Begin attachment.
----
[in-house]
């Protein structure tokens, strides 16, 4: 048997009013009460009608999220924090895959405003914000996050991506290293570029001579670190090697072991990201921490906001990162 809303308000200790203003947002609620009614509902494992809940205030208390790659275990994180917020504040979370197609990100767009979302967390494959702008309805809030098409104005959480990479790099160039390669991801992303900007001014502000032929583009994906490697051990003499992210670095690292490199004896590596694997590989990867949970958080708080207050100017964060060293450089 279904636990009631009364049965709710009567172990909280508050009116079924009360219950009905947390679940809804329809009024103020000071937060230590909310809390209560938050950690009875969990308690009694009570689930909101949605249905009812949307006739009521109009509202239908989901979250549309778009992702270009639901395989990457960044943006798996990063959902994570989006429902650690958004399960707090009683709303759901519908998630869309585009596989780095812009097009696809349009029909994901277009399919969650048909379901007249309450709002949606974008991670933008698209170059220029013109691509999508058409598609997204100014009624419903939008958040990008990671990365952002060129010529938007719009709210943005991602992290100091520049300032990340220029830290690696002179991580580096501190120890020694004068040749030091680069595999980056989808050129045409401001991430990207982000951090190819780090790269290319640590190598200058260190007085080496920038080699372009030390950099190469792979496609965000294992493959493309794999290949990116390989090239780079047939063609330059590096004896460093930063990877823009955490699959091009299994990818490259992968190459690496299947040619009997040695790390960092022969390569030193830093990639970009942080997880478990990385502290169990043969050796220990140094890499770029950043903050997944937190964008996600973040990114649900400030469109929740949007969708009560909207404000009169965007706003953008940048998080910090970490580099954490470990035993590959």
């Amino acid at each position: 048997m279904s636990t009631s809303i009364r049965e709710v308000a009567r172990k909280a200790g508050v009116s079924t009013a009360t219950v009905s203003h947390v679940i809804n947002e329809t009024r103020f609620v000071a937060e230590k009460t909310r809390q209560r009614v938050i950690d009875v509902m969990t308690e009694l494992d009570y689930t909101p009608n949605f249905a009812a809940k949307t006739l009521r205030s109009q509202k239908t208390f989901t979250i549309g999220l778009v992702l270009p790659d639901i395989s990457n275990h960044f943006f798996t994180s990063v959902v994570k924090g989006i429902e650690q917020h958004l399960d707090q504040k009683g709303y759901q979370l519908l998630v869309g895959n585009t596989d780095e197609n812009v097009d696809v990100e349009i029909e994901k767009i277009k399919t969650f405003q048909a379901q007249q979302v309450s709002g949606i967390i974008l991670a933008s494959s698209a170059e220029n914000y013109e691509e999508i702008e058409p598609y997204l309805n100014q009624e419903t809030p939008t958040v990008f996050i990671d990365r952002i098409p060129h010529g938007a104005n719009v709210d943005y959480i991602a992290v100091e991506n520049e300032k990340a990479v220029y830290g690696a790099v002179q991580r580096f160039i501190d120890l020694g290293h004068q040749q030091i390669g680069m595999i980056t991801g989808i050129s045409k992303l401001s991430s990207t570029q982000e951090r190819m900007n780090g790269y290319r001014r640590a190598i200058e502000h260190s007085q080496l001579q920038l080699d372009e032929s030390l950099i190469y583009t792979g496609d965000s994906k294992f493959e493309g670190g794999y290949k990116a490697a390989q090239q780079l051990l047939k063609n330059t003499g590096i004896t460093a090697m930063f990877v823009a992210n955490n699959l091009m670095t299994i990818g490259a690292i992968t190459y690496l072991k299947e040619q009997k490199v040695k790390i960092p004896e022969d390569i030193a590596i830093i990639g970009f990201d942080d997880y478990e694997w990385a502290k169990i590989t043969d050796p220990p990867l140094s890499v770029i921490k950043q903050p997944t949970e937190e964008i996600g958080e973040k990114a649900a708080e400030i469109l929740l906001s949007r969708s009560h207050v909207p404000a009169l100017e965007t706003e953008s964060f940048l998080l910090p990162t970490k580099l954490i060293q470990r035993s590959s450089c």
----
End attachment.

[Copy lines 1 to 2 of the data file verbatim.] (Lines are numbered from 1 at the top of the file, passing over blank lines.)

[in-house]
């Protein structure tokens, strides 16, 4: 048997009013009460009608999220924090895959405003914000996050991506290293570029001579670190090697072991990201921490906001990162 809303308000200790203003947002609620009614509902494992809940205030208390790659275990994180917020504040979370197609990100767009979302967390494959702008309805809030098409104005959480990479790099160039390669991801992303900007001014502000032929583009994906490697051990003499992210670095690292490199004896590596694997590989990867949970958080708080207050100017964060060293450089 279904636990009631009364049965709710009567172990909280508050009116079924009360219950009905947390679940809804329809009024103020000071937060230590909310809390209560938050950690009875969990308690009694009570689930909101949605249905009812949307006739009521109009509202239908989901979250549309778009992702270009639901395989990457960044943006798996990063959902994570989006429902650690958004399960707090009683709303759901519908998630869309585009596989780095812009097009696809349009029909994901277009399919969650048909379901007249309450709002949606974008991670933008698209170059220029013109691509999508058409598609997204100014009624419903939008958040990008990671990365952002060129010529938007719009709210943005991602992290100091520049300032990340220029830290690696002179991580580096501190120890020694004068040749030091680069595999980056989808050129045409401001991430990207982000951090190819780090790269290319640590190598200058260190007085080496920038080699372009030390950099190469792979496609965000294992493959493309794999290949990116390989090239780079047939063609330059590096004896460093930063990877823009955490699959091009299994990818490259992968190459690496299947040619009997040695790390960092022969390569030193830093990639970009942080997880478990990385502290169990043969050796220990140094890499770029950043903050997944937190964008996600973040990114649900400030469109929740949007969708009560909207404000009169965007706003953008940048998080910090970490580099954490470990035993590959």